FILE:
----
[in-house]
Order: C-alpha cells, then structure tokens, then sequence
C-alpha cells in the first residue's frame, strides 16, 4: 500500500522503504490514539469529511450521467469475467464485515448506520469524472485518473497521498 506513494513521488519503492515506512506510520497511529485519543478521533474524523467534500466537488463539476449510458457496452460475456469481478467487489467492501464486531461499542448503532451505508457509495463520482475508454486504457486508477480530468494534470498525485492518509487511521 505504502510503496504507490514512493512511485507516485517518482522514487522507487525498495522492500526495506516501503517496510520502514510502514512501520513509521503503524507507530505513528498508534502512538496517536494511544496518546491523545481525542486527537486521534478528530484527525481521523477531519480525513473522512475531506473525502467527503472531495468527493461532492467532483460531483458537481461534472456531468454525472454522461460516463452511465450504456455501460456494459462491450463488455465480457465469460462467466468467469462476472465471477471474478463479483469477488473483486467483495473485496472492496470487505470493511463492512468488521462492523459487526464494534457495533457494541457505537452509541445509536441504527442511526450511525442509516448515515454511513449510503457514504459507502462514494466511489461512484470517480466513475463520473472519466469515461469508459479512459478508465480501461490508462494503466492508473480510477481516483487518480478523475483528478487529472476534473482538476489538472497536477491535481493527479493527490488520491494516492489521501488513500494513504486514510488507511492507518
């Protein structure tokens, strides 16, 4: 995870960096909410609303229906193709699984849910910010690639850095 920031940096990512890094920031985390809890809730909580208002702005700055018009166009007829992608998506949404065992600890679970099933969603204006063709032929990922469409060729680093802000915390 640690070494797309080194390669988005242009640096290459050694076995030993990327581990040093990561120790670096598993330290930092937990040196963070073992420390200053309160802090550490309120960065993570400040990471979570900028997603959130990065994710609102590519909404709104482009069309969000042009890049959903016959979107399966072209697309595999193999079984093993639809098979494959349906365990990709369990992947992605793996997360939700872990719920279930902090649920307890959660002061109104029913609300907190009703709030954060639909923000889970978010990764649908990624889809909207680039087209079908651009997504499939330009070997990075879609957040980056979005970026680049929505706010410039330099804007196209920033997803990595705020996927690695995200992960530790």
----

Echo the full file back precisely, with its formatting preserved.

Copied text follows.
[in-house]
Order: C-alpha cells, then structure tokens, then sequence
C-alpha cells in the first residue's frame, strides 16, 4: 500500500522503504490514539469529511450521467469475467464485515448506520469524472485518473497521498 506513494513521488519503492515506512506510520497511529485519543478521533474524523467534500466537488463539476449510458457496452460475456469481478467487489467492501464486531461499542448503532451505508457509495463520482475508454486504457486508477480530468494534470498525485492518509487511521 505504502510503496504507490514512493512511485507516485517518482522514487522507487525498495522492500526495506516501503517496510520502514510502514512501520513509521503503524507507530505513528498508534502512538496517536494511544496518546491523545481525542486527537486521534478528530484527525481521523477531519480525513473522512475531506473525502467527503472531495468527493461532492467532483460531483458537481461534472456531468454525472454522461460516463452511465450504456455501460456494459462491450463488455465480457465469460462467466468467469462476472465471477471474478463479483469477488473483486467483495473485496472492496470487505470493511463492512468488521462492523459487526464494534457495533457494541457505537452509541445509536441504527442511526450511525442509516448515515454511513449510503457514504459507502462514494466511489461512484470517480466513475463520473472519466469515461469508459479512459478508465480501461490508462494503466492508473480510477481516483487518480478523475483528478487529472476534473482538476489538472497536477491535481493527479493527490488520491494516492489521501488513500494513504486514510488507511492507518
């Protein structure tokens, strides 16, 4: 995870960096909410609303229906193709699984849910910010690639850095 920031940096990512890094920031985390809890809730909580208002702005700055018009166009007829992608998506949404065992600890679970099933969603204006063709032929990922469409060729680093802000915390 640690070494797309080194390669988005242009640096290459050694076995030993990327581990040093990561120790670096598993330290930092937990040196963070073992420390200053309160802090550490309120960065993570400040990471979570900028997603959130990065994710609102590519909404709104482009069309969000042009890049959903016959979107399966072209697309595999193999079984093993639809098979494959349906365990990709369990992947992605793996997360939700872990719920279930902090649920307890959660002061109104029913609300907190009703709030954060639909923000889970978010990764649908990624889809909207680039087209079908651009997504499939330009070997990075879609957040980056979005970026680049929505706010410039330099804007196209920033997803990595705020996927690695995200992960530790």